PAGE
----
These Nick Cardy covers show just how effective a proper “sneak-preview” type image can be, as I’d be tempted to pick any one of these off the rack just to flip through, at least. Great stuff.

Joseph Tages (Clutch)

November 4, 2013 at 6:30 am

So goes another legend… Nick Cardy is now one for the ages.

Neal Adams’ contemporary work displayed more pizzazz, but Nick Cardy could still equal Neal’s output in any given genre. Those 70’s JLA covers of his alone, by God…

Amazing stuff.

dhole, so agree. Silver/Bronze Age covers really worked to grab you by the throat.
Cardy’s internal Aquaman work was good too. Bat Lash (I’m reading the Showcase) is almost slapstick (sometimes I wonder if Bat Lash plotter Sergio Aragones didn’t do some of the art).

[…] assembled some of his most memorable covers here. And then posted a tribute to his Teen Titans covers […]

I can’t see how anyone walking past a comics rack could pass up picking up and looking through that issue #8 of The Spectre. Wow, what a “grab you” cover!
R.I.P. Mr. Cardy.

Nick Cardy was truly one of the greats. I can’t think of anyone currently active in comics that could do those horror-tinged superhero covers. It was the take on the DCU that I fell in love with and yet I had no idea that it all came from one man until a couple years ago.

I’ve loved the cover to JLA 103 since I was a kid… but if I’m going to single one out here it’s Aquaman #42. That’s some seriously ahead-of-its-time-especially-at-DC art and design.

That cover to Aquaman 42 is really incredible. I had never seen it before you posted it in a memorable DC covers entry a while back, but since then it’s been one of my favorites. Those Spectre covers are also pretty amazing.

Almost all of these are breathtakingly stunning. Nick Cardy really was an amazing artist. I agree with everyone about the awesomeness of the Aquaman #42 cover. And how about From Beyond The Unknown #23, with the gorilla robbing the library at gunpoint?!? Just makes you want to dig furiously through the back issue bins at the next comic book convention you go to just so you can find out what the heck that story is about. That is such a lost art. So many comics over the last decade and a half are nothing more than glorified pin-up images that leave you clueless to the interior contents, and lacking in any curiosity to find out. But Cardy was definitely one of those artists who knew how to draw a compelling cover that DEMANDED you buy the book.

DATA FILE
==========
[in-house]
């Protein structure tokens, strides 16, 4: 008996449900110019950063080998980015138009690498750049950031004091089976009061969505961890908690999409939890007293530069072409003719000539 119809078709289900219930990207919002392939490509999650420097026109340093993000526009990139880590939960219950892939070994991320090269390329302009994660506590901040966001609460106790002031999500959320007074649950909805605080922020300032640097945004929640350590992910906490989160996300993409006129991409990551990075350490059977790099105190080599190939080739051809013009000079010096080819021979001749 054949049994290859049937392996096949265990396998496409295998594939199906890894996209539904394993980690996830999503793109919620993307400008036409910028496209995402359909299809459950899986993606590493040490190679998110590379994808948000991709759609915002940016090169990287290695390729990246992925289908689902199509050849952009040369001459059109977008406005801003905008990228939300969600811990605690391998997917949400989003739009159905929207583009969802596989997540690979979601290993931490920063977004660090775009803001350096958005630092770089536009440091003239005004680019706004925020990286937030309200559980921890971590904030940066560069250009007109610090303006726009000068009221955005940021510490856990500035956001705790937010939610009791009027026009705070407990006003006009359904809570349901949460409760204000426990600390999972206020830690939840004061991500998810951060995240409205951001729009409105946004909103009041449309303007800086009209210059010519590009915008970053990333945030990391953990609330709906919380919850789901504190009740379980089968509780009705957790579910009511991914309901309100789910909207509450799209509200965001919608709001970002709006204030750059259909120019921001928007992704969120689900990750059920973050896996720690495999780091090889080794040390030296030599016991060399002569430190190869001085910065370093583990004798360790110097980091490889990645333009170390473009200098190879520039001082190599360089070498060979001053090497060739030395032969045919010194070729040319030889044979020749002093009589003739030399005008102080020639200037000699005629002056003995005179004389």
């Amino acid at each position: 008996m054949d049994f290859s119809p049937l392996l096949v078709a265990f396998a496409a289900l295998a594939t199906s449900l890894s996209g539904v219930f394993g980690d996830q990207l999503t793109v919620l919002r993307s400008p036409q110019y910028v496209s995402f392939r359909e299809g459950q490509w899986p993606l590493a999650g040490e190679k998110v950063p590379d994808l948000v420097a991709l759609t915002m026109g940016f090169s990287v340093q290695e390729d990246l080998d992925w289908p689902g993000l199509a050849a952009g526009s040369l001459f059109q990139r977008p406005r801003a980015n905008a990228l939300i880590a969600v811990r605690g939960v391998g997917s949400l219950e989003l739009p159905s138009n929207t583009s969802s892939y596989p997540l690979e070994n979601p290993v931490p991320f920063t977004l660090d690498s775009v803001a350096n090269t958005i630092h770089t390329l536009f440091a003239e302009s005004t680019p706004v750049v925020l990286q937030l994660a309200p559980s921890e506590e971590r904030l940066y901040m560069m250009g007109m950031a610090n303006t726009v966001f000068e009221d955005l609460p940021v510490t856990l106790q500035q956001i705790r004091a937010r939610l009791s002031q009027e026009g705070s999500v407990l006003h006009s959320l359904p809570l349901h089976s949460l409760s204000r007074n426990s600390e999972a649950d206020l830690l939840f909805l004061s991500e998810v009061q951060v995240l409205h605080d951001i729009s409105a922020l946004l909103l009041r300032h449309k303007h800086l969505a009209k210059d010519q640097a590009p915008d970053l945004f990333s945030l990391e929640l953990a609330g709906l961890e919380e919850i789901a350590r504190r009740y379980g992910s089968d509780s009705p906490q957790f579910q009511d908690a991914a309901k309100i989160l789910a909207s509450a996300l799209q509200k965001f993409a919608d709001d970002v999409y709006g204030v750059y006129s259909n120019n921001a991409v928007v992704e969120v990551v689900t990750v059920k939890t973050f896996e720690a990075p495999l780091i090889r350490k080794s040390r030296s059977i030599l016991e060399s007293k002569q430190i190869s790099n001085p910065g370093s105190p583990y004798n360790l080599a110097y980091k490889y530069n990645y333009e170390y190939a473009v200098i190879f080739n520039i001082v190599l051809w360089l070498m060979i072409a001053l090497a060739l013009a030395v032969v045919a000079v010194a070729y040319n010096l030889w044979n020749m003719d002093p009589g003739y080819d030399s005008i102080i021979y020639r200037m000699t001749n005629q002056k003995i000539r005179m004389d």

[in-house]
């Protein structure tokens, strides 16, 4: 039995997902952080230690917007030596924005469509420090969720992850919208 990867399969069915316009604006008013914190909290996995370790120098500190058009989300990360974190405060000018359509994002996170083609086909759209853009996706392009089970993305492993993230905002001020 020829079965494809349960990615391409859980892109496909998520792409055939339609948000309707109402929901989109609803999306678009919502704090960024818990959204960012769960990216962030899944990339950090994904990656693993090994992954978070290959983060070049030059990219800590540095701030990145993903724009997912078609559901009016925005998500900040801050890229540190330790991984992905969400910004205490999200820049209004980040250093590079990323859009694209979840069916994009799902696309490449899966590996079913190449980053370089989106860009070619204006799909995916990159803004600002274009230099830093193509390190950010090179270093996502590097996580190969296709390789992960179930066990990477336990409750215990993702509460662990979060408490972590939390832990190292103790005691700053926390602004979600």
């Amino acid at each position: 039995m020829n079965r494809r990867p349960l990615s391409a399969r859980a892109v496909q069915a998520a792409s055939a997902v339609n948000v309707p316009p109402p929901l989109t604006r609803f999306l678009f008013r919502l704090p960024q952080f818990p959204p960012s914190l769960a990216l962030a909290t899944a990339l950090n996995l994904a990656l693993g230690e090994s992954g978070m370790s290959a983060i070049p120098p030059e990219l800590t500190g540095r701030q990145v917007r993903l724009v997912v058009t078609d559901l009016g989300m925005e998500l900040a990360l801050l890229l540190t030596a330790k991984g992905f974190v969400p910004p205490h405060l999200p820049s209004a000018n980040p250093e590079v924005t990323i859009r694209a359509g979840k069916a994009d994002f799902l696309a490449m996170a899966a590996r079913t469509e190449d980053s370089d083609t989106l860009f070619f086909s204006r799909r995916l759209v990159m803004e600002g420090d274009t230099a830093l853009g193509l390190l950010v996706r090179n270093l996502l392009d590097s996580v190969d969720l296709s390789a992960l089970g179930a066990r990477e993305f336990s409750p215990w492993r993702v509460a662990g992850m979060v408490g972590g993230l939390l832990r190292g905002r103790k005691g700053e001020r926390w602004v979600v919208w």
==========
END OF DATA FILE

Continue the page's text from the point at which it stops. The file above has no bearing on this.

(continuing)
These are all pretty amazing, but I especially love his work on the Horror/Mystery titles. If I saw any of those on the stand I’d want to buy them.

I’m with dhole and Ben Herman in not being a fan of all the boring pin-up covers we seem to get nowadays. About 10 years ago at Marvel was the worst of this, where every cover seemed to just be a pin-up and give you no clue what was inside. Plus, it made all the issues run together in my mind, so often if I wasn’t sure I had something I’d just pass on it instead of risking buying something twice. As a kid most of the titles I ended up collecting were because one cover initially got my attention. Things have gotten a little better recently. I started buying both X-Men legacy and fearless Defenders solely based off of the awesome covers, and have enjoyed both titles.

@fraser: Actually, I remember hearing that Aragones actually “wrote” Bat Lash by drawing out the panels in rough sketches.

There are a handful of covers here I’ve never seen before. Such an amazing body of work! We’ve lost so many of the industry’s giants in the past couple of years… it’s a damn shame.

It’s seriously time for a DC UNIVERSE BY NICK CARDY HC series.

Toozin, thanks.
Regarding Aquaman, I think #32 (http://www.dcindexes.com/features/database.php?site=dc&pagetype=comic&id=2827) is a great example of You Must Buy This!!!! cover art.

I always loved that Legion 204 cover, even though the poor man’s shadow is holding up a different hand than pictured in the foreground!

It’s been said above, but man, those horror covers. So amazing. I have some friends who are really big into old-school horror comics that I’ll have to share some of these with. They mainly go for the pre-code stuff, but these covers are just as, if not more, evocative.